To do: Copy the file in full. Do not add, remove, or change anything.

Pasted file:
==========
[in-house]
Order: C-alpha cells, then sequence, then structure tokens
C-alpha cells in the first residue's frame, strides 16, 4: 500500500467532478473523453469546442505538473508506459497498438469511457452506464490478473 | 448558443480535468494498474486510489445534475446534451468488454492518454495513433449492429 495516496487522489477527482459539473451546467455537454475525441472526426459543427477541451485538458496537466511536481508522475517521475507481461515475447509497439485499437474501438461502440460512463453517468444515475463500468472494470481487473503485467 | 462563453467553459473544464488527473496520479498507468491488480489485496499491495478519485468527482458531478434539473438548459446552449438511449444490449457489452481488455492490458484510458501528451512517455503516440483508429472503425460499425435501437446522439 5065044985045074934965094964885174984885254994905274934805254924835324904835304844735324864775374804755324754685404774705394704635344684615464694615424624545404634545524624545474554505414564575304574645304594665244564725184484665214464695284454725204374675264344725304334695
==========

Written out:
[in-house]
Order: C-alpha cells, then sequence, then structure tokens
C-alpha cells in the first residue's frame, strides 16, 4: 500500500467532478473523453469546442505538473508506459497498438469511457452506464490478473 | 448558443480535468494498474486510489445534475446534451468488454492518454495513433449492429 495516496487522489477527482459539473451546467455537454475525441472526426459543427477541451485538458496537466511536481508522475517521475507481461515475447509497439485499437474501438461502440460512463453517468444515475463500468472494470481487473503485467 | 462563453467553459473544464488527473496520479498507468491488480489485496499491495478519485468527482458531478434539473438548459446552449438511449444490449457489452481488455492490458484510458501528451512517455503516440483508429472503425460499425435501437446522439 5065044985045074934965094964885174984885254994905274934805254924835324904835304844735324864775374804755324754685404774705394704635344684615464694615424624545404634545524624545474554505414564575304574645304594665244564725184484665214464695284454725204374675264344725304334695